Meet Cooper – he’s a Dogue de Bordeaux (a DDB - basically a French mastiff) and weighs in at more than seven stone.

If you own a similarly-sized dog, particularly one with a deep chest, then please read on because this article could save your dog’s life.

Cooper came to us a few weeks ago because his owner was moving abroad.

He’s four years old and so, for a large dog, this is ‘middle age’, but he was in good health aside from a few skin issues.

He had just begun a meeting with prospective new owners when a member of the kennels team noticed that he wasn’t moving as freely as usual, and that he seemed quieter and more subdued than the normal Cooper.

Also worthy of note is the fact that Cooper wasn’t dribbling as he normally does.

Cooper’s stomach was slightly enlarged, and the team suspected he may have a condition called gastric dilation volvulus (GDV).

GDV causes a dog’s stomach to fill with gas, overstretch and then twist.

As well as a distended stomach common symptoms include pale gums, an increased respiratory rate, and a decreased appetite.

As with severe colic in horses, or bloat in sheep, GDV is usually fatal if not treated within a few hours.

A vet will take x-rays and an electrocardiogram to assess the severity of the condition, with a view to performing surgery if the problem has been caught in time and the dog is deemed likely to survive the procedure.

The surgery involves untwisting the stomach, removing parts of it if necessary, and then permanently stitching it to the abdominal wall (a gastropexy).

This should prevent rotation if subsequent gas build-up occurs. For dogs who are at high-risk of GDV, vets are now offering to perform this procedure at the same time as neutering them.

So what causes GDV?

It can occur as a result of exercising too soon after eating, eating too quickly, gulping down a large quantity of water, or as a result of stress or fear.

It can occur in any dog, but the larger breeds are much more susceptible. In a recent study the top three breeds found to be at risk were the great Dane, the St Bernard and the Weimaraner.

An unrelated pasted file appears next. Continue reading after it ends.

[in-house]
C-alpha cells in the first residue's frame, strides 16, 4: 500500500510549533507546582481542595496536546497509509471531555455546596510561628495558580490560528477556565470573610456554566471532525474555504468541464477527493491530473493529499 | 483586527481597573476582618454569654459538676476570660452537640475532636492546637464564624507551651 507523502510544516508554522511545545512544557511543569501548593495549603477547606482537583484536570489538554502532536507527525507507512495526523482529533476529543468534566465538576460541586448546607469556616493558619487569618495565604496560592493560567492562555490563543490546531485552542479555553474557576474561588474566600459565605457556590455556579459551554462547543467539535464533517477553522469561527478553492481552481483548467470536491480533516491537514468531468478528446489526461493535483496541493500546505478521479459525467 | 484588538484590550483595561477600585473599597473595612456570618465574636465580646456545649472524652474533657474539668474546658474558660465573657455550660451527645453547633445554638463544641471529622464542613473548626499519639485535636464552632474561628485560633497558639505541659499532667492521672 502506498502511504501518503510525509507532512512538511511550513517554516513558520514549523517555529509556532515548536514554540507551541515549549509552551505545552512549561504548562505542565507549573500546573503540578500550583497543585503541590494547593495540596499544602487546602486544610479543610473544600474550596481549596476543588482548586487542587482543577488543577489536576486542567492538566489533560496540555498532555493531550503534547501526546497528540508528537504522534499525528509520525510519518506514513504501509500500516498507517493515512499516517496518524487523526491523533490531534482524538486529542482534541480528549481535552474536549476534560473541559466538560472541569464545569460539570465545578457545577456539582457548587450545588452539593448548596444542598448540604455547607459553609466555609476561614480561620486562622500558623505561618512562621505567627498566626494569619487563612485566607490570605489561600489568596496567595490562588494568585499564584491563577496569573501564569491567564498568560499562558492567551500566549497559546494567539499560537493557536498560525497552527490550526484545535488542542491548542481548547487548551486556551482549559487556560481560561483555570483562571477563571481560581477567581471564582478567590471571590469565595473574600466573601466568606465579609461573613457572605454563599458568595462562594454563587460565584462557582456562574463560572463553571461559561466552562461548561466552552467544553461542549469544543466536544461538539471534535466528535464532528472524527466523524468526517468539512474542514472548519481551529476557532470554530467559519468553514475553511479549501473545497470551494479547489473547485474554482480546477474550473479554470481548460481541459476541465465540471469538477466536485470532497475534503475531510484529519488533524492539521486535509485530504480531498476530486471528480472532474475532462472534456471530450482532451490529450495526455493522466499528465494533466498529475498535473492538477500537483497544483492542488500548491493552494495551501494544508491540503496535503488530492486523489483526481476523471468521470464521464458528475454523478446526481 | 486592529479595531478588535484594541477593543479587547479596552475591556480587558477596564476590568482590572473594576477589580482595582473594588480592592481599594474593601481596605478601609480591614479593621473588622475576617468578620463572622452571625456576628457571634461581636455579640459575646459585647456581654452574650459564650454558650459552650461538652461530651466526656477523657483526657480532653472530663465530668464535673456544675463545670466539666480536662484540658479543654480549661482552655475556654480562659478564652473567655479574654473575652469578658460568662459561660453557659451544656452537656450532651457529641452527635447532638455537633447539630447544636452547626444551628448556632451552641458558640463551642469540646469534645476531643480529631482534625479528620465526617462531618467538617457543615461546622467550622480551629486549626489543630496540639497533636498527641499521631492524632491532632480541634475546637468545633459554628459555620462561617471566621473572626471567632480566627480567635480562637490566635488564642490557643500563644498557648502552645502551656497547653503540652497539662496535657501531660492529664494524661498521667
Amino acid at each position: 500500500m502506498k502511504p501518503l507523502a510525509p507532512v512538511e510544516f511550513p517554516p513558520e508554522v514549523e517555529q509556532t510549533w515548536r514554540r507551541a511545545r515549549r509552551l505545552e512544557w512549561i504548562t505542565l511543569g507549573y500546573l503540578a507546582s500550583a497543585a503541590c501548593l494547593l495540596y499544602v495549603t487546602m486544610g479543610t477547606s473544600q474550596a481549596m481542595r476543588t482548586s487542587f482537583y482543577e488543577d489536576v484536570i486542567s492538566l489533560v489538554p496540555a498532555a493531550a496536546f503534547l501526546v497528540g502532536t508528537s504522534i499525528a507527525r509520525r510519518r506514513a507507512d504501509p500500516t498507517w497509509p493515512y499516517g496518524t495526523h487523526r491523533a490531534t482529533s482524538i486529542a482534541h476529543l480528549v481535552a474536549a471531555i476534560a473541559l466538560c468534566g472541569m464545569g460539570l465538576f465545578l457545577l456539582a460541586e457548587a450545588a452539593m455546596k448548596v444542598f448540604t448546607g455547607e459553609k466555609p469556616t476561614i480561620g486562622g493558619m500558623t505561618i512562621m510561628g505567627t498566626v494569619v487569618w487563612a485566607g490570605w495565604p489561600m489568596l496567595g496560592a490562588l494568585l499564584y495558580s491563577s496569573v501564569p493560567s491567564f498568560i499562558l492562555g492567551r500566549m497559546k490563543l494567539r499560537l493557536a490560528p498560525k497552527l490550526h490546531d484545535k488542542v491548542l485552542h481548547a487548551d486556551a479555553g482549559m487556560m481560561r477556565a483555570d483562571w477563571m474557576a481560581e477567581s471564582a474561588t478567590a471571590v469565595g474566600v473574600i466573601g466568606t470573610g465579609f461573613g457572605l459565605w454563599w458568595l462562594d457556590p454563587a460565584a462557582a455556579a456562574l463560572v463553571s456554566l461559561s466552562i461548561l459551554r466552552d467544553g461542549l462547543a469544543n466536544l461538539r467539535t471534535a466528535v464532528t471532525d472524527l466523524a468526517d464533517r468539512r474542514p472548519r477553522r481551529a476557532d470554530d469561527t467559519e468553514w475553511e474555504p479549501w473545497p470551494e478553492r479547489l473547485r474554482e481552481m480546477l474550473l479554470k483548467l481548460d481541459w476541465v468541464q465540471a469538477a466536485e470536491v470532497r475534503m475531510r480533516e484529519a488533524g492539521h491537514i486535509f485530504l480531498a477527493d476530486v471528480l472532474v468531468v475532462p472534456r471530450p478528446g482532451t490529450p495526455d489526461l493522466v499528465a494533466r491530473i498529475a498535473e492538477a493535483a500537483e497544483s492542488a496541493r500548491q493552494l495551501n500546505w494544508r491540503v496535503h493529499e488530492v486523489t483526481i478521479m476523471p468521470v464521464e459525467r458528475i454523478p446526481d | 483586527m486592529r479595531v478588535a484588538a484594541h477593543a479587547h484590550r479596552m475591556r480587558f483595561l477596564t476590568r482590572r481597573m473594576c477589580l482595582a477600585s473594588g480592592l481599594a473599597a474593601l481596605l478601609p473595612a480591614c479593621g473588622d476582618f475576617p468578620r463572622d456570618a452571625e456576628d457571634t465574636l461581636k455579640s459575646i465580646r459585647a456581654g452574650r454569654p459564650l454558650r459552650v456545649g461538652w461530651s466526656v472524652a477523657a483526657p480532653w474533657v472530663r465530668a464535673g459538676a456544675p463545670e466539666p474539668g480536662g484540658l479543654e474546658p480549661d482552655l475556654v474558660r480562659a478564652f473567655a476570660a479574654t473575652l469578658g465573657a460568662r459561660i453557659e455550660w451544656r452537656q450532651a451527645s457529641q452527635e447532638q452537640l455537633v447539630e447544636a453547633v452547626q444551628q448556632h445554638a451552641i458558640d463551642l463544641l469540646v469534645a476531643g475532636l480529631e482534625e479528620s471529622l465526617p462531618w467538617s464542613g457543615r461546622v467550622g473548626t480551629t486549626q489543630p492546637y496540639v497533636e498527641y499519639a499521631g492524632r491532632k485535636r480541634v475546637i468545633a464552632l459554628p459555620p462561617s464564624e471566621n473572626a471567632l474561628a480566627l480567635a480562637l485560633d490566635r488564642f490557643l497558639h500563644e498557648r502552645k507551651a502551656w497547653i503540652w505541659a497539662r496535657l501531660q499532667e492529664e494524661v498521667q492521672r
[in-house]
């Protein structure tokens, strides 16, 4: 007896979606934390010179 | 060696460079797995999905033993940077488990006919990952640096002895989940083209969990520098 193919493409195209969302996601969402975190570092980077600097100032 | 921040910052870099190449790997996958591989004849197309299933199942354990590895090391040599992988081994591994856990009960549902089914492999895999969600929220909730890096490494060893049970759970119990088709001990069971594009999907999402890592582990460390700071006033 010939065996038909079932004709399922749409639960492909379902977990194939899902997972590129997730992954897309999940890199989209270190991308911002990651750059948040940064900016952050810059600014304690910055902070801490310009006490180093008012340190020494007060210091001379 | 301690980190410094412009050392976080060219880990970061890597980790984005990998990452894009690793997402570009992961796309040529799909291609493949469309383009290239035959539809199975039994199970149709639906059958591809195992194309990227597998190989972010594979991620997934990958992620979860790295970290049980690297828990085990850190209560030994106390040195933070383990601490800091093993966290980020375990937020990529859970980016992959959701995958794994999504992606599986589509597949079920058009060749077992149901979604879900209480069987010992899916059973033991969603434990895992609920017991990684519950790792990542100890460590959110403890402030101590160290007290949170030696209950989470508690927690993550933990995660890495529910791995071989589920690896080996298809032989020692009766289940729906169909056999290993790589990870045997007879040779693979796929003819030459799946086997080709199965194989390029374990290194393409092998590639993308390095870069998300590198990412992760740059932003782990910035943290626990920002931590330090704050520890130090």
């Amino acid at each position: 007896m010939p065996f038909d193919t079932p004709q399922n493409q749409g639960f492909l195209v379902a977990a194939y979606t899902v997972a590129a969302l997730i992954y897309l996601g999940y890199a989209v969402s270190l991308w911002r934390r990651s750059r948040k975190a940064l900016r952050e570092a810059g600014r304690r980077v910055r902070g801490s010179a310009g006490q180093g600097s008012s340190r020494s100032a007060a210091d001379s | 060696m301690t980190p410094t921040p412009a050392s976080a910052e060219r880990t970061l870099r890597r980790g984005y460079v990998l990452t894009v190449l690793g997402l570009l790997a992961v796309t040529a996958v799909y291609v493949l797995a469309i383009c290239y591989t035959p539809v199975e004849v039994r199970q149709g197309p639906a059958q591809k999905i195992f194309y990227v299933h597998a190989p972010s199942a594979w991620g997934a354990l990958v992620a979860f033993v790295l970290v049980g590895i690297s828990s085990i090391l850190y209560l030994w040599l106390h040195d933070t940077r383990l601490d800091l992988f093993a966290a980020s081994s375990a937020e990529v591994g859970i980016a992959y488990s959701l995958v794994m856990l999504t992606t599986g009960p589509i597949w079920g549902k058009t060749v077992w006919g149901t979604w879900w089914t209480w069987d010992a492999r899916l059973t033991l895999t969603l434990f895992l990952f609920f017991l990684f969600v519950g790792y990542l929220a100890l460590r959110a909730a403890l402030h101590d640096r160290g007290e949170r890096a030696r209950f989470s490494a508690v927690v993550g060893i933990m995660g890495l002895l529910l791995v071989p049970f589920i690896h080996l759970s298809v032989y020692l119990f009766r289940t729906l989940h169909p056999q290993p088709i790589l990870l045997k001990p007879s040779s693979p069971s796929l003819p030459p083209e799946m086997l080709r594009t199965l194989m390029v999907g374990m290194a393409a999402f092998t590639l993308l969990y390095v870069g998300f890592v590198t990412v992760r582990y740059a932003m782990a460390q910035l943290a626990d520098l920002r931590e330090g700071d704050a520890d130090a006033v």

Cooper survived his operation, but came back to the kennels with a scar that runs the entire length of his under belly.

He was kept on ‘pen rest’ for several days with only short walks, and these have gradually been extended as he starts to heal.

But it’s a slow process – not that Cooper seems particularly bothered. He’s incredibly laid back and sociable, and hasn’t looked at all sorry for himself.

He has a super personality, very sweet and loving, which is characteristic of the Dogue de Bordeaux breed which is often described as a ‘gentle giant’.

The breed dates back to the 14th century when DDBs were used for hunting and for guarding French estates, but they are seldom used as working dogs these days because they are fundamentally lazy and incredibly friendly.

They are happiest when they’re with a family, and will readily fall asleep next to their humans, grunting and snoring loudly, and drooling excessively.

Cooper is not out of the woods yet, but his prospective new owners visit him regularly and are still keen to rehome him.

He’s a lot of dog, but he has been well trained and socialised which is an absolute necessity given he is likely to be stronger (possibly even heavier) than the human handling him.

The costs of Cooper’s veterinary care will reach several thousand pounds.

As well as highlighting the risks of GDV, his story should also serve as a timely reminder that if you don’t have your dog insured you should try to keep funds in reserve so that you can afford to pay for necessary veterinary treatment